What is it?
This is BMW’s latest and greatest M5 super-saloon, which has received a series of tweaks for the 2014 model year.
It has a new kidney grille design, some optional adaptive LED headlights, an updated colour palette, and new leathers and interior trims. And there’s an obligatory power hike and chassis tweak as part of the revision, of course – but only for those buyers who are willing to pay extra for it.
BMW’s ‘competition package’ is a £6700 option available not just on the M5, but all three versions of the M6 (coupé, convertible and Gran Coupé) as well. It adds 15bhp to the top-end power delivery of the car’s twin-turbo V8 engine, doing nothing for mid-range torque and leaving official economy and emissions unaltered.
But that’s enough to shave a tenth of a second off the car’s 0-62mph acceleration claim. This is now a two-tonne luxury BMW that’ll roar to that speed in just 4.2sec: faster than a Ferrari 360 Modena.
Top speed remains electronically pegged at 155mph – which seems a bit odd for a competition-branded option on a car that would otherwise easily smash through the 200mph barrier. But there you go.
Alongside the engine changes, the competition package brings with it new 20in rims, a firmed-up tune for the variably damped suspension, a new power steering calibration and more aggressive settings for the active M Differential.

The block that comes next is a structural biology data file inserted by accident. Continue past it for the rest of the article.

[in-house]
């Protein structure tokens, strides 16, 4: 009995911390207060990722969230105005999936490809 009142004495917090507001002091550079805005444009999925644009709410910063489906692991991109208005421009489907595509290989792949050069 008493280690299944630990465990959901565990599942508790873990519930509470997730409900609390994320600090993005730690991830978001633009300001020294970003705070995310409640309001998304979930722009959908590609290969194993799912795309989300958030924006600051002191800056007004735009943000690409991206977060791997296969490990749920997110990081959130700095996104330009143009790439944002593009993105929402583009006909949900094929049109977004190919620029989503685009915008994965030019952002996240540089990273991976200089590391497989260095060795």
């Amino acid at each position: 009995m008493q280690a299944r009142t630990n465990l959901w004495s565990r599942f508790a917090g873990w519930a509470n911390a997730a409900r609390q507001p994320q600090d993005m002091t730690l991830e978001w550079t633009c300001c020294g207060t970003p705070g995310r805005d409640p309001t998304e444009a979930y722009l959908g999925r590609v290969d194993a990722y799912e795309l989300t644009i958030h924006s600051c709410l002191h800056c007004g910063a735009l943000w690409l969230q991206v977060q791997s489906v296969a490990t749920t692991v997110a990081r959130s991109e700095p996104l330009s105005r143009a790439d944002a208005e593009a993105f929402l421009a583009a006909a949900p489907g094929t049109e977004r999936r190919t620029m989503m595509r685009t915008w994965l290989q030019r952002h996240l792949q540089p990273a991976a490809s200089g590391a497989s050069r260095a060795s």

It doesn’t bring with it the one thing this car desperately needs if you’re going to fully deploy its power and weight on a circuit: better brakes. Standard M5 brakes have long been about as useful on track as chocolate crockery.
In the case of the current car, they’ll fade within five full-pace laps – as our track testing has confirmed. You can upgrade to BMW’s carbon-ceramics, but only if you’re willing to spend another £7395.
So even though items like Professional Multimedia nav, DAB radio and sports seats are standard, equipping this car to what we’d consider optimum equipment level makes it a £92k purchase. Which sounds like rather a lot for a go-faster 5-series, and which gives the car plenty to do to justify its place in the world.
What's it like?
Duplicitous is putting it politely. Which isn’t to imply that the car’s untrustworthy – just that it’s capable of remarkably well-mannered refinement and ease of use one moment, and then absolutely first-order grip, iron body control and incredible performance the next.
‘Comfort’ mode engages on the Drive Performance Control module as a default when you start the engine and move off. That leaves plenty of compliance in the suspension, adds plenty of assistance to the steering, makes the gearbox ease the car away smoothly and shift ratios in very laid-back mode.
The M5’s totally unwearing and absurdly easy-to drive like this. You could cover hundreds of miles, entirely untroubled in the multi-adjustable sports seats, in convincing luxury.
Move upwards into ‘Sport’ and ‘Sport+’ modes on the steering, powertrain, chassis and DSC systems and purposefulness quickly muscles its way into the driving experience. Most notably, the hand wheel goes from heavy to absurdly heavy if you let it, and the ride quality loses that pleasing compliance entirely, riveting the M5’s body to the ground on smooth surfaces, but making it crash and jolt unhelpfully on anything less-than-smooth.